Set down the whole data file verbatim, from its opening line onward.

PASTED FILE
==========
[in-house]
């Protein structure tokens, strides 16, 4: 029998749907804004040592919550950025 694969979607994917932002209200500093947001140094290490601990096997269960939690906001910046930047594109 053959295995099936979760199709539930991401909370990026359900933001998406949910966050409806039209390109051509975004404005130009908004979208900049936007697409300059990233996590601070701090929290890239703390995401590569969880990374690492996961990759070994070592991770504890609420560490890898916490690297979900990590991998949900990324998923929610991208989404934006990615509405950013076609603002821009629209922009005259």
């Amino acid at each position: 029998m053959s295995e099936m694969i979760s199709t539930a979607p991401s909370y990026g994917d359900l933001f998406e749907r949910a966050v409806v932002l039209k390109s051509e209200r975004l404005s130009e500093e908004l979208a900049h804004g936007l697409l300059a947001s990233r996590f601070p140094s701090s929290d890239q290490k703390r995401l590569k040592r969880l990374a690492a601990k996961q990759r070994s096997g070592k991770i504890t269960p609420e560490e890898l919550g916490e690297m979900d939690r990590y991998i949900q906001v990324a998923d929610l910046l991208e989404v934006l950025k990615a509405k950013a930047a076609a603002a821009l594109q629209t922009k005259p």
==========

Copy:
[in-house]
């Protein structure tokens, strides 16, 4: 029998749907804004040592919550950025 694969979607994917932002209200500093947001140094290490601990096997269960939690906001910046930047594109 053959295995099936979760199709539930991401909370990026359900933001998406949910966050409806039209390109051509975004404005130009908004979208900049936007697409300059990233996590601070701090929290890239703390995401590569969880990374690492996961990759070994070592991770504890609420560490890898916490690297979900990590991998949900990324998923929610991208989404934006990615509405950013076609603002821009629209922009005259």
């Amino acid at each position: 029998m053959s295995e099936m694969i979760s199709t539930a979607p991401s909370y990026g994917d359900l933001f998406e749907r949910a966050v409806v932002l039209k390109s051509e209200r975004l404005s130009e500093e908004l979208a900049h804004g936007l697409l300059a947001s990233r996590f601070p140094s701090s929290d890239q290490k703390r995401l590569k040592r969880l990374a690492a601990k996961q990759r070994s096997g070592k991770i504890t269960p609420e560490e890898l919550g916490e690297m979900d939690r990590y991998i949900q906001v990324a998923d929610l910046l991208e989404v934006l950025k990615a509405k950013a930047a076609a603002a821009l594109q629209t922009k005259p």